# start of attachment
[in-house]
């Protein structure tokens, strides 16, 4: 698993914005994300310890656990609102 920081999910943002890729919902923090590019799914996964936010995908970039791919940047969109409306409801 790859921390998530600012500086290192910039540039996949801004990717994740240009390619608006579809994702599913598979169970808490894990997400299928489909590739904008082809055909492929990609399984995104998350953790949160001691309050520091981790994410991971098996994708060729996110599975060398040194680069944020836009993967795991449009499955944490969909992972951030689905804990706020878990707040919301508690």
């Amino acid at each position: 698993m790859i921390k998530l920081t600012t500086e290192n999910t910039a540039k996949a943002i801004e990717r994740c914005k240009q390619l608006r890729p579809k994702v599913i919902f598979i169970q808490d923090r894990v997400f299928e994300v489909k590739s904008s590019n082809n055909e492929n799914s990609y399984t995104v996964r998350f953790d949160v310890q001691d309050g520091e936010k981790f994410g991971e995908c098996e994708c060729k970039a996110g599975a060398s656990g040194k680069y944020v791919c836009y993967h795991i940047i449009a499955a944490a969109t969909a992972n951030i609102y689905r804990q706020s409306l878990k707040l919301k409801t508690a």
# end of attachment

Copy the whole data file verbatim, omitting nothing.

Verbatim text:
[in-house]
């Protein structure tokens, strides 16, 4: 698993914005994300310890656990609102 920081999910943002890729919902923090590019799914996964936010995908970039791919940047969109409306409801 790859921390998530600012500086290192910039540039996949801004990717994740240009390619608006579809994702599913598979169970808490894990997400299928489909590739904008082809055909492929990609399984995104998350953790949160001691309050520091981790994410991971098996994708060729996110599975060398040194680069944020836009993967795991449009499955944490969909992972951030689905804990706020878990707040919301508690």
């Amino acid at each position: 698993m790859i921390k998530l920081t600012t500086e290192n999910t910039a540039k996949a943002i801004e990717r994740c914005k240009q390619l608006r890729p579809k994702v599913i919902f598979i169970q808490d923090r894990v997400f299928e994300v489909k590739s904008s590019n082809n055909e492929n799914s990609y399984t995104v996964r998350f953790d949160v310890q001691d309050g520091e936010k981790f994410g991971e995908c098996e994708c060729k970039a996110g599975a060398s656990g040194k680069y944020v791919c836009y993967h795991i940047i449009a499955a944490a969109t969909a992972n951030i609102y689905r804990q706020s409306l878990k707040l919301k409801t508690a």